Difficult to Understand Customers

While the frequency of the situation depends on the type of company, a customer service representative will almost certainly talk to someone they have trouble understanding at one point in their customer service career. When it does occur, what’s the best thing to do? Here are some tips and suggestions I’ve found to be effective:

  • Speak slowly. People tend to respond to the way you speak and mimic it to some degree. With that in mind, speak slowly and clearly when you are working with a customer who is difficult to understand.
  • Ask close ended questions. Instead of asking questions that prompt long or complicated responses, stick to asking simple questions that can be answered with a yes or a no. This will make communication easier for everyone.
  • Ask customers to spell things. You obviously have to use discretion when choosing to do this, but asking customers to spell information can be helpful. If they say they live at 123 Random Street (but what they say doesn’t sound anything like that), asking the customer to spell that out will likely make it easier to get the correct information in a timely manner.
  • Ask customers to adjust their tone. If the issue is purely a thick accent, there isn’t much that can be done in this area. However, if a customer is just speaking too softly (or too loudly) or seems to have a bad connection, make them aware of this. It usually isn’t hard for a customer to raise or lower their voice or to call back to get a new connection. Be careful and be sure to use your best service etiquette when asking customers to adjust their tone. Something like, “I’m sorry, but I am having trouble understanding you. Would you mind speaking up a little bit?” tends to work well.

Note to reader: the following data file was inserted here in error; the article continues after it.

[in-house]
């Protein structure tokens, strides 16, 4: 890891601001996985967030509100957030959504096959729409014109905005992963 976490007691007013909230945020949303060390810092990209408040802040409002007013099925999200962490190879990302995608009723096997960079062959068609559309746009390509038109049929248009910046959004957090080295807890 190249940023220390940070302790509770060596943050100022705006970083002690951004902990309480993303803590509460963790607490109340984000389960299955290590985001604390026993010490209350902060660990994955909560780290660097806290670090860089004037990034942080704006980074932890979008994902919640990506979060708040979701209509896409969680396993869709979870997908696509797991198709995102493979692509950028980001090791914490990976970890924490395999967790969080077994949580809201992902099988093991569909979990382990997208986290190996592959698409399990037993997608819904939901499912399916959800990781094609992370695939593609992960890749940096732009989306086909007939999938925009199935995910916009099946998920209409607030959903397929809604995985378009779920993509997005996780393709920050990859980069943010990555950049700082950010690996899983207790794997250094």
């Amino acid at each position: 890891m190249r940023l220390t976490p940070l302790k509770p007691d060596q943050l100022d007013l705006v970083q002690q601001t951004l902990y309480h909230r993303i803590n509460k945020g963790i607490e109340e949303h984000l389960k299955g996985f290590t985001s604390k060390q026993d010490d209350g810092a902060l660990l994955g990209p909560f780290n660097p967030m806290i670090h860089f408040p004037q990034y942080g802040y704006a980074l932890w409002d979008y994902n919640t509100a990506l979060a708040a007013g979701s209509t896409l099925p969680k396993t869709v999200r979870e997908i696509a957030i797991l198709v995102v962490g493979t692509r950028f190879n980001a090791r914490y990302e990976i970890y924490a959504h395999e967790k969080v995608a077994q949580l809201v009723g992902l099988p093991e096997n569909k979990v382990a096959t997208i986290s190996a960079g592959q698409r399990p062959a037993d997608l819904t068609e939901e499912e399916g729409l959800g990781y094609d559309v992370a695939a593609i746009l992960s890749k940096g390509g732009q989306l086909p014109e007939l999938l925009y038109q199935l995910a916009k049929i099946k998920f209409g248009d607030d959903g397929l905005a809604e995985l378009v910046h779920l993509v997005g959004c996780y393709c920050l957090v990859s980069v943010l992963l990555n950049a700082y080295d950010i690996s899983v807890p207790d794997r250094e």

• Identify who is good at working with difficult to understand customers. Some employees are just better at working with customers who are difficult to understand than others are. If your company is lucky enough to have such employees, identify who they are and kindly redirect the customers that are very difficult to understand to these employees. 

When a customer is truly difficult to understand, there is only so much that can be done. The methods above have always worked fairly well for me. What has worked well for you in the past?